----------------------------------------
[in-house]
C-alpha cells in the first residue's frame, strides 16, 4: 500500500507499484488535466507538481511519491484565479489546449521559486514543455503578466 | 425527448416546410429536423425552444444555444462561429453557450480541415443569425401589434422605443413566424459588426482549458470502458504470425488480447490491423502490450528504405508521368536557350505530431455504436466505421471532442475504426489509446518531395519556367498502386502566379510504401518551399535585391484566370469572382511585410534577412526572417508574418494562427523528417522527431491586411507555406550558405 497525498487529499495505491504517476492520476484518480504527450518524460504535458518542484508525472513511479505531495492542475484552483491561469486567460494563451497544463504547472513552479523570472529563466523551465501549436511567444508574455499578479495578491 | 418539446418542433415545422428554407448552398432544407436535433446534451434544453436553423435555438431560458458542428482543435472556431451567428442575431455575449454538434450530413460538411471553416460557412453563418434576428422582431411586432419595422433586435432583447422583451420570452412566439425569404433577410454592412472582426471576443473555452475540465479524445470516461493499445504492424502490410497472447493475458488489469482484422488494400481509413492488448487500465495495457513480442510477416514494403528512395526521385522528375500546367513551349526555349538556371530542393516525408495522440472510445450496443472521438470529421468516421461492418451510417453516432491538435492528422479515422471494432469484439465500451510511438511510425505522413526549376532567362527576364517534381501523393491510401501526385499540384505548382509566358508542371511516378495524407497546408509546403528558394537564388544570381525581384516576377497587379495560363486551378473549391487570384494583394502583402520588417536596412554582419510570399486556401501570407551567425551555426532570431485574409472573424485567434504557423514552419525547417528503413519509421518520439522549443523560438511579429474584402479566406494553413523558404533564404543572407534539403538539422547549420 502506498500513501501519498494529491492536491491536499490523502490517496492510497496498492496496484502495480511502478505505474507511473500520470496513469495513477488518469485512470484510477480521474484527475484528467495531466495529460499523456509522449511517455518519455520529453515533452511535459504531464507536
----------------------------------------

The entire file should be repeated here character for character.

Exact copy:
[in-house]
C-alpha cells in the first residue's frame, strides 16, 4: 500500500507499484488535466507538481511519491484565479489546449521559486514543455503578466 | 425527448416546410429536423425552444444555444462561429453557450480541415443569425401589434422605443413566424459588426482549458470502458504470425488480447490491423502490450528504405508521368536557350505530431455504436466505421471532442475504426489509446518531395519556367498502386502566379510504401518551399535585391484566370469572382511585410534577412526572417508574418494562427523528417522527431491586411507555406550558405 497525498487529499495505491504517476492520476484518480504527450518524460504535458518542484508525472513511479505531495492542475484552483491561469486567460494563451497544463504547472513552479523570472529563466523551465501549436511567444508574455499578479495578491 | 418539446418542433415545422428554407448552398432544407436535433446534451434544453436553423435555438431560458458542428482543435472556431451567428442575431455575449454538434450530413460538411471553416460557412453563418434576428422582431411586432419595422433586435432583447422583451420570452412566439425569404433577410454592412472582426471576443473555452475540465479524445470516461493499445504492424502490410497472447493475458488489469482484422488494400481509413492488448487500465495495457513480442510477416514494403528512395526521385522528375500546367513551349526555349538556371530542393516525408495522440472510445450496443472521438470529421468516421461492418451510417453516432491538435492528422479515422471494432469484439465500451510511438511510425505522413526549376532567362527576364517534381501523393491510401501526385499540384505548382509566358508542371511516378495524407497546408509546403528558394537564388544570381525581384516576377497587379495560363486551378473549391487570384494583394502583402520588417536596412554582419510570399486556401501570407551567425551555426532570431485574409472573424485567434504557423514552419525547417528503413519509421518520439522549443523560438511579429474584402479566406494553413523558404533564404543572407534539403538539422547549420 502506498500513501501519498494529491492536491491536499490523502490517496492510497496498492496496484502495480511502478505505474507511473500520470496513469495513477488518469485512470484510477480521474484527475484528467495531466495529460499523456509522449511517455518519455520529453515533452511535459504531464507536